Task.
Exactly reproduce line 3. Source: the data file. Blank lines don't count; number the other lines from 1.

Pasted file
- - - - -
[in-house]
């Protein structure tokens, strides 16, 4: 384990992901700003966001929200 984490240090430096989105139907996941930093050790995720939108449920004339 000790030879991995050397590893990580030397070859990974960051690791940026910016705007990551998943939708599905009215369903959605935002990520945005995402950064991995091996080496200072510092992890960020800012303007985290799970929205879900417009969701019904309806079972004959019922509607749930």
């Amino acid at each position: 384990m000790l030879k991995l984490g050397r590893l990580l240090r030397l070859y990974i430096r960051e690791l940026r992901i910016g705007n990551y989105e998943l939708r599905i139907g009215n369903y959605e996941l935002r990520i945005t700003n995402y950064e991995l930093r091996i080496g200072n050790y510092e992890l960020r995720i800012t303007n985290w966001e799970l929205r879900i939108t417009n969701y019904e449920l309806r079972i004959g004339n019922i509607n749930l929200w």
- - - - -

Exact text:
């Amino acid at each position: 384990m000790l030879k991995l984490g050397r590893l990580l240090r030397l070859y990974i430096r960051e690791l940026r992901i910016g705007n990551y989105e998943l939708r599905i139907g009215n369903y959605e996941l935002r990520i945005t700003n995402y950064e991995l930093r091996i080496g200072n050790y510092e992890l960020r995720i800012t303007n985290w966001e799970l929205r879900i939108t417009n969701y019904e449920l309806r079972i004959g004339n019922i509607n749930l929200w």